This study presents an improved approach to common‐conversion point stacking of converted body waves that incorporates scattering kernels, accurate and efficient measurement of stack uncertainties, and an alternative method for estimating free surface seismic velocities. To better separate waveforms into thePandSVcomponents to calculate receiver functions, we developed an alternative method to measure near‐surface compressional and shear wave velocities from particle motions. To more accurately reflect converted phase scattering kernels in the common‐conversion point stack, we defined new weighting functions to project receiver function amplitudes only to locations where sensitivities to horizontal discontinuities are high. To better quantify stack uncertainties, we derived an expression for the standard deviation of the stack amplitude that is more efficient than bootstrapping and can be used for any problem requiring the standard deviation of a weighted average. We tested these improved methods onSpphase data from the Anatolian region, using multiple band‐pass filters to image velocity gradients of varying depth extents. Common conversion point stacks of 23,787Spreceiver functions demonstrate that the new weighting functions produce clearer and more continuous mantle phases, compared to previous approaches. The stacks reveal a positive velocity gradient at 80–150 km depth that is consistent with the base of an asthenospheric low‐velocity layer. This feature is particularly strong in stacks of longer period data, indicating it represents a gradual velocity gradient. At shorter periods, a lithosphere‐asthenosphere boundary phase is observed at 60–90 km depth, marking the top of the low‐velocity layer.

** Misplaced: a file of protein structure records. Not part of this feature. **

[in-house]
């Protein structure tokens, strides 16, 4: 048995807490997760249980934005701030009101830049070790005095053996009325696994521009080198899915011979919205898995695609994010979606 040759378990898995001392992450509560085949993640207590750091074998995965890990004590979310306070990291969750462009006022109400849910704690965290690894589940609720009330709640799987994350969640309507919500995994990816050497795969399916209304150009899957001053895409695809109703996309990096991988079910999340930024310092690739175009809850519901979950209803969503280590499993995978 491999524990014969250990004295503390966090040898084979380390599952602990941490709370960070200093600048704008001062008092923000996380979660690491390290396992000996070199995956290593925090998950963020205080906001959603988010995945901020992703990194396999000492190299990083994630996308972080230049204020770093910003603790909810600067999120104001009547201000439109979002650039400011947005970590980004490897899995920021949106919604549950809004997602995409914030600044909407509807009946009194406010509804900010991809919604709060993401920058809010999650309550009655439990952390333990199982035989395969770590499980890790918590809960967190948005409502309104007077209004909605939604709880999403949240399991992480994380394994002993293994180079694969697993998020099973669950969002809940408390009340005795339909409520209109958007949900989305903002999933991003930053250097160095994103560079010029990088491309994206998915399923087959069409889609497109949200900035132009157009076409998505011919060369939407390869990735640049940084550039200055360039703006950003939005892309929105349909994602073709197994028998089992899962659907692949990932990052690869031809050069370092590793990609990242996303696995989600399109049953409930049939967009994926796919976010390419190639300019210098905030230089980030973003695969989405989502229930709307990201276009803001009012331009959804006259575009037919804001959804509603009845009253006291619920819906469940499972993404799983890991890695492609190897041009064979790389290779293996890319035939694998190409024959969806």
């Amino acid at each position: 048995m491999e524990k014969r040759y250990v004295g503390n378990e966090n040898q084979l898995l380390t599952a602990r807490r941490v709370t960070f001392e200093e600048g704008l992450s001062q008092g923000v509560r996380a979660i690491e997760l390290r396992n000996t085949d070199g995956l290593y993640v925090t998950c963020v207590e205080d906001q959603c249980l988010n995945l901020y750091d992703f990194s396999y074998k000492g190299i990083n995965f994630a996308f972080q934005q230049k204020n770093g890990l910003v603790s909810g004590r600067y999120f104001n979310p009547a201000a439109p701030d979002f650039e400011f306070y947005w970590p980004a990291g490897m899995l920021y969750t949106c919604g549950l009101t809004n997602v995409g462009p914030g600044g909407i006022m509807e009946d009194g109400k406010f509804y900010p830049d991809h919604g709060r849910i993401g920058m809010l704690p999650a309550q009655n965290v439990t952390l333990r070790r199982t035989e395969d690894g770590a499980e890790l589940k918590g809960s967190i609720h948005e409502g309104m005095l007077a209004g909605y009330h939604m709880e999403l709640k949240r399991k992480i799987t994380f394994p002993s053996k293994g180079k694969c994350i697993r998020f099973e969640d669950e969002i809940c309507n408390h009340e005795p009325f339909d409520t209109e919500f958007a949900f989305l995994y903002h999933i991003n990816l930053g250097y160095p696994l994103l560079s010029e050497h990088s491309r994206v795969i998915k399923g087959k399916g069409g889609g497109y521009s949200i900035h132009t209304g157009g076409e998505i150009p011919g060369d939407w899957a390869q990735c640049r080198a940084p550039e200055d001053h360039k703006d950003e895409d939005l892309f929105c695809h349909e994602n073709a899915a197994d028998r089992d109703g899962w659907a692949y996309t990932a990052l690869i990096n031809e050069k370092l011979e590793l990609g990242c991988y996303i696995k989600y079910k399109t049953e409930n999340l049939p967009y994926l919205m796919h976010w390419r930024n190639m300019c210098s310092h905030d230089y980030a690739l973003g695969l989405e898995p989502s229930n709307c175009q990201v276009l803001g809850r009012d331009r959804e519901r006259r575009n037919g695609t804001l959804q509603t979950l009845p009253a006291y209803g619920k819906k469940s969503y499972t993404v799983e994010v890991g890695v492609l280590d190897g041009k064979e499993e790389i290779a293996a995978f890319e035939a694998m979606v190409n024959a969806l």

more » « less
  5. Abstract

    The superτ-charm facility (STCF) is an electron–positron collider proposed by the Chinese particle physics community. It is designed to operate in a center-of-mass energy range from 2 to 7 GeV with a peak luminosity of 0.5 × 1035cm−2·s−1or higher. The STCF will produce a data sample about a factor of 100 larger than that of the presentτ-charm factory — the BEPCII, providing a unique platform for exploring the asymmetry of matter-antimatter (charge-parity violation), in-depth studies of the internal structure of hadrons and the nature of non-perturbative strong interactions, as well as searching for exotic hadrons and physics beyond the Standard Model. The STCF project in China is under development with an extensive R&D program. This document presents the physics opportunities at the STCF, describes conceptual designs of the STCF detector system, and discusses future plans for detector R&D and physics case studies.

    more » « less
    Free, publicly-accessible full text available February 1, 2025